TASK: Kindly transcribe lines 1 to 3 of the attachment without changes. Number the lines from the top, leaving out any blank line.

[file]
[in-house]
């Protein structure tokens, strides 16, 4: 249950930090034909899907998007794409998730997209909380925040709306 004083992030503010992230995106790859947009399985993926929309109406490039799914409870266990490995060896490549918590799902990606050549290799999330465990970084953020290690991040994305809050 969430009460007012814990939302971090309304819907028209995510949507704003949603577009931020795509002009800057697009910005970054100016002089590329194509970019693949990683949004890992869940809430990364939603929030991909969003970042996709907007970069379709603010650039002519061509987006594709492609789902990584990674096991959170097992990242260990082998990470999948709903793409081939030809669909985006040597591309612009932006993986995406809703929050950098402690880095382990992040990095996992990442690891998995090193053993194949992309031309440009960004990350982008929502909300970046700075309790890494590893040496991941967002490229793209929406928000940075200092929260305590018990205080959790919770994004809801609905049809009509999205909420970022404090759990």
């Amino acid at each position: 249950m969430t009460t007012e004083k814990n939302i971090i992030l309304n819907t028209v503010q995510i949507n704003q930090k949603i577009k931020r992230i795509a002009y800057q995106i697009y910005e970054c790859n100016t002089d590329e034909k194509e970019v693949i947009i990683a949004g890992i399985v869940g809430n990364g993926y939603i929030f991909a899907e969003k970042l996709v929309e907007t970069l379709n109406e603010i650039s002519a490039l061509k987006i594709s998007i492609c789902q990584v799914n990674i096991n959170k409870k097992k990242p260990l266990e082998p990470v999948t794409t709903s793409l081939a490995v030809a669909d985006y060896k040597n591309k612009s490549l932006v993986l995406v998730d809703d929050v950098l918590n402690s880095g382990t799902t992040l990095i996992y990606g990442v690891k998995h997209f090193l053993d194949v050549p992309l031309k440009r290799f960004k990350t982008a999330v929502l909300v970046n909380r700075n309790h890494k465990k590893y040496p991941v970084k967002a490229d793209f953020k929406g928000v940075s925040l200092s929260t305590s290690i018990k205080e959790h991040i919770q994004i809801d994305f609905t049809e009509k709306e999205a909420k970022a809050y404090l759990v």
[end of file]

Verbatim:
[in-house]
């Protein structure tokens, strides 16, 4: 249950930090034909899907998007794409998730997209909380925040709306 004083992030503010992230995106790859947009399985993926929309109406490039799914409870266990490995060896490549918590799902990606050549290799999330465990970084953020290690991040994305809050 969430009460007012814990939302971090309304819907028209995510949507704003949603577009931020795509002009800057697009910005970054100016002089590329194509970019693949990683949004890992869940809430990364939603929030991909969003970042996709907007970069379709603010650039002519061509987006594709492609789902990584990674096991959170097992990242260990082998990470999948709903793409081939030809669909985006040597591309612009932006993986995406809703929050950098402690880095382990992040990095996992990442690891998995090193053993194949992309031309440009960004990350982008929502909300970046700075309790890494590893040496991941967002490229793209929406928000940075200092929260305590018990205080959790919770994004809801609905049809009509999205909420970022404090759990």
């Amino acid at each position: 249950m969430t009460t007012e004083k814990n939302i971090i992030l309304n819907t028209v503010q995510i949507n704003q930090k949603i577009k931020r992230i795509a002009y800057q995106i697009y910005e970054c790859n100016t002089d590329e034909k194509e970019v693949i947009i990683a949004g890992i399985v869940g809430n990364g993926y939603i929030f991909a899907e969003k970042l996709v929309e907007t970069l379709n109406e603010i650039s002519a490039l061509k987006i594709s998007i492609c789902q990584v799914n990674i096991n959170k409870k097992k990242p260990l266990e082998p990470v999948t794409t709903s793409l081939a490995v030809a669909d985006y060896k040597n591309k612009s490549l932006v993986l995406v998730d809703d929050v950098l918590n402690s880095g382990t799902t992040l990095i996992y990606g990442v690891k998995h997209f090193l053993d194949v050549p992309l031309k440009r290799f960004k990350t982008a999330v929502l909300v970046n909380r700075n309790h890494k465990k590893y040496p991941v970084k967002a490229d793209f953020k929406g928000v940075s925040l200092s929260t305590s290690i018990k205080e959790h991040i919770q994004i809801d994305f609905t049809e009509k709306e999205a909420k970022a809050y404090l759990v």